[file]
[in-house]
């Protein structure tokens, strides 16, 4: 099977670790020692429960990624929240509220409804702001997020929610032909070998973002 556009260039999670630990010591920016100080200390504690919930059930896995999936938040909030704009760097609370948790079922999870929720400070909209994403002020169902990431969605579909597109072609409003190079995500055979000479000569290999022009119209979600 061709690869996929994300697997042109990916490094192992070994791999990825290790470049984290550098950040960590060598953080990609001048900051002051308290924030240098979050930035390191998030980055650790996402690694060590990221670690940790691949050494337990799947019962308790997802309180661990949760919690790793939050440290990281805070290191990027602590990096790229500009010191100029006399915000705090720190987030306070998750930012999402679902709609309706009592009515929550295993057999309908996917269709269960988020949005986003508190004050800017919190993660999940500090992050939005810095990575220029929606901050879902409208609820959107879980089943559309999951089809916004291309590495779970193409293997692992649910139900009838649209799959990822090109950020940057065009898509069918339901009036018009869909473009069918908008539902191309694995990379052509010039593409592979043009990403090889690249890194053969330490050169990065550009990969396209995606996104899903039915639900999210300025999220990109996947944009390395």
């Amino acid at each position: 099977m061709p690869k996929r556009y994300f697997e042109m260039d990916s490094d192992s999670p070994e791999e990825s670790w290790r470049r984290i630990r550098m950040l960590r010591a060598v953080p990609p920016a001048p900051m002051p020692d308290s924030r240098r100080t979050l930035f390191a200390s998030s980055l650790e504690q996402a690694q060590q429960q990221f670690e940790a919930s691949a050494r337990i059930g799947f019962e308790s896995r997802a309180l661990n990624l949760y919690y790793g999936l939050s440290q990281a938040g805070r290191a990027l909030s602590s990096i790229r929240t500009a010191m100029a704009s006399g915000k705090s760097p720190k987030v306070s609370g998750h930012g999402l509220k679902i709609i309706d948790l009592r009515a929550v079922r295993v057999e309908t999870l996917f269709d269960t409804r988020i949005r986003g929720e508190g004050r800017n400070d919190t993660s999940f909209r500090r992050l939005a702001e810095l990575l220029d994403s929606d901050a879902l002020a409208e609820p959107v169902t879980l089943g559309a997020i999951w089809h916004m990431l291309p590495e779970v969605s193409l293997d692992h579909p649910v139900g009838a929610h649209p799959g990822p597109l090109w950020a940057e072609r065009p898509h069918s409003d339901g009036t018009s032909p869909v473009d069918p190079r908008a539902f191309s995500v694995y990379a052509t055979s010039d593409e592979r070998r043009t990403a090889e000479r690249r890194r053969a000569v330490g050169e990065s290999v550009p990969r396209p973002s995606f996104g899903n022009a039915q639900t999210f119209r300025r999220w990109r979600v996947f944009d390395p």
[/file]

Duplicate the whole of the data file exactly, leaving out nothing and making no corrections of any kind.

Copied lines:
[in-house]
């Protein structure tokens, strides 16, 4: 099977670790020692429960990624929240509220409804702001997020929610032909070998973002 556009260039999670630990010591920016100080200390504690919930059930896995999936938040909030704009760097609370948790079922999870929720400070909209994403002020169902990431969605579909597109072609409003190079995500055979000479000569290999022009119209979600 061709690869996929994300697997042109990916490094192992070994791999990825290790470049984290550098950040960590060598953080990609001048900051002051308290924030240098979050930035390191998030980055650790996402690694060590990221670690940790691949050494337990799947019962308790997802309180661990949760919690790793939050440290990281805070290191990027602590990096790229500009010191100029006399915000705090720190987030306070998750930012999402679902709609309706009592009515929550295993057999309908996917269709269960988020949005986003508190004050800017919190993660999940500090992050939005810095990575220029929606901050879902409208609820959107879980089943559309999951089809916004291309590495779970193409293997692992649910139900009838649209799959990822090109950020940057065009898509069918339901009036018009869909473009069918908008539902191309694995990379052509010039593409592979043009990403090889690249890194053969330490050169990065550009990969396209995606996104899903039915639900999210300025999220990109996947944009390395």
């Amino acid at each position: 099977m061709p690869k996929r556009y994300f697997e042109m260039d990916s490094d192992s999670p070994e791999e990825s670790w290790r470049r984290i630990r550098m950040l960590r010591a060598v953080p990609p920016a001048p900051m002051p020692d308290s924030r240098r100080t979050l930035f390191a200390s998030s980055l650790e504690q996402a690694q060590q429960q990221f670690e940790a919930s691949a050494r337990i059930g799947f019962e308790s896995r997802a309180l661990n990624l949760y919690y790793g999936l939050s440290q990281a938040g805070r290191a990027l909030s602590s990096i790229r929240t500009a010191m100029a704009s006399g915000k705090s760097p720190k987030v306070s609370g998750h930012g999402l509220k679902i709609i309706d948790l009592r009515a929550v079922r295993v057999e309908t999870l996917f269709d269960t409804r988020i949005r986003g929720e508190g004050r800017n400070d919190t993660s999940f909209r500090r992050l939005a702001e810095l990575l220029d994403s929606d901050a879902l002020a409208e609820p959107v169902t879980l089943g559309a997020i999951w089809h916004m990431l291309p590495e779970v969605s193409l293997d692992h579909p649910v139900g009838a929610h649209p799959g990822p597109l090109w950020a940057e072609r065009p898509h069918s409003d339901g009036t018009s032909p869909v473009d069918p190079r908008a539902f191309s995500v694995y990379a052509t055979s010039d593409e592979r070998r043009t990403a090889e000479r690249r890194r053969a000569v330490g050169e990065s290999v550009p990969r396209p973002s995606f996104g899903n022009a039915q639900t999210f119209r300025r999220w990109r979600v996947f944009d390395p």